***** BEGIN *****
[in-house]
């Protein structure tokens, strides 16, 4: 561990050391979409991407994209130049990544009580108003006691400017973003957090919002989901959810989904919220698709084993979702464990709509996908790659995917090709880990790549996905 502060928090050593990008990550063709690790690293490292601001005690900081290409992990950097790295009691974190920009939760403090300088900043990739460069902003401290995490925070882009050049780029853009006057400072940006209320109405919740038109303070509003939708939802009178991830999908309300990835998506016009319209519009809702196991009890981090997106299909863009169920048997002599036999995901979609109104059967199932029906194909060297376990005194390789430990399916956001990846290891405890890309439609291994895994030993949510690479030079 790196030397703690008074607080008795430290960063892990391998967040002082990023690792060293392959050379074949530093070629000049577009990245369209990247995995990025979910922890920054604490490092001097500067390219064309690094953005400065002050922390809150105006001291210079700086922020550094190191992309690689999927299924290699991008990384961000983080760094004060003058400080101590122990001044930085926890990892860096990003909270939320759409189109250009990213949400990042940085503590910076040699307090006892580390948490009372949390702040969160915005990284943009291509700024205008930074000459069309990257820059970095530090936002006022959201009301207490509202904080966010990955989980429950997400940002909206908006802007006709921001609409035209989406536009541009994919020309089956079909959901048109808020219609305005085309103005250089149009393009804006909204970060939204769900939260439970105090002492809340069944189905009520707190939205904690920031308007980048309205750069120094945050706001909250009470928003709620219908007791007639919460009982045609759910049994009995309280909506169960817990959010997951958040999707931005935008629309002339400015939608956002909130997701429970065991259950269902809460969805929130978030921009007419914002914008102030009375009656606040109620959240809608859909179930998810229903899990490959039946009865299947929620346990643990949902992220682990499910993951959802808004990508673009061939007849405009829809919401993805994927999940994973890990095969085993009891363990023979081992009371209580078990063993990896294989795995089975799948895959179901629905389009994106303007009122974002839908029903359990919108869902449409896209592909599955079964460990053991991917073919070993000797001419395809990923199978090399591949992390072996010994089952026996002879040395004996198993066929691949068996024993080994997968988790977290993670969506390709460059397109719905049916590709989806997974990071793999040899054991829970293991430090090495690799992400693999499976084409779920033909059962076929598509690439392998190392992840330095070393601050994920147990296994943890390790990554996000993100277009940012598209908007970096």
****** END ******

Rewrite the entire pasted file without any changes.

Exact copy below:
[in-house]
């Protein structure tokens, strides 16, 4: 561990050391979409991407994209130049990544009580108003006691400017973003957090919002989901959810989904919220698709084993979702464990709509996908790659995917090709880990790549996905 502060928090050593990008990550063709690790690293490292601001005690900081290409992990950097790295009691974190920009939760403090300088900043990739460069902003401290995490925070882009050049780029853009006057400072940006209320109405919740038109303070509003939708939802009178991830999908309300990835998506016009319209519009809702196991009890981090997106299909863009169920048997002599036999995901979609109104059967199932029906194909060297376990005194390789430990399916956001990846290891405890890309439609291994895994030993949510690479030079 790196030397703690008074607080008795430290960063892990391998967040002082990023690792060293392959050379074949530093070629000049577009990245369209990247995995990025979910922890920054604490490092001097500067390219064309690094953005400065002050922390809150105006001291210079700086922020550094190191992309690689999927299924290699991008990384961000983080760094004060003058400080101590122990001044930085926890990892860096990003909270939320759409189109250009990213949400990042940085503590910076040699307090006892580390948490009372949390702040969160915005990284943009291509700024205008930074000459069309990257820059970095530090936002006022959201009301207490509202904080966010990955989980429950997400940002909206908006802007006709921001609409035209989406536009541009994919020309089956079909959901048109808020219609305005085309103005250089149009393009804006909204970060939204769900939260439970105090002492809340069944189905009520707190939205904690920031308007980048309205750069120094945050706001909250009470928003709620219908007791007639919460009982045609759910049994009995309280909506169960817990959010997951958040999707931005935008629309002339400015939608956002909130997701429970065991259950269902809460969805929130978030921009007419914002914008102030009375009656606040109620959240809608859909179930998810229903899990490959039946009865299947929620346990643990949902992220682990499910993951959802808004990508673009061939007849405009829809919401993805994927999940994973890990095969085993009891363990023979081992009371209580078990063993990896294989795995089975799948895959179901629905389009994106303007009122974002839908029903359990919108869902449409896209592909599955079964460990053991991917073919070993000797001419395809990923199978090399591949992390072996010994089952026996002879040395004996198993066929691949068996024993080994997968988790977290993670969506390709460059397109719905049916590709989806997974990071793999040899054991829970293991430090090495690799992400693999499976084409779920033909059962076929598509690439392998190392992840330095070393601050994920147990296994943890390790990554996000993100277009940012598209908007970096």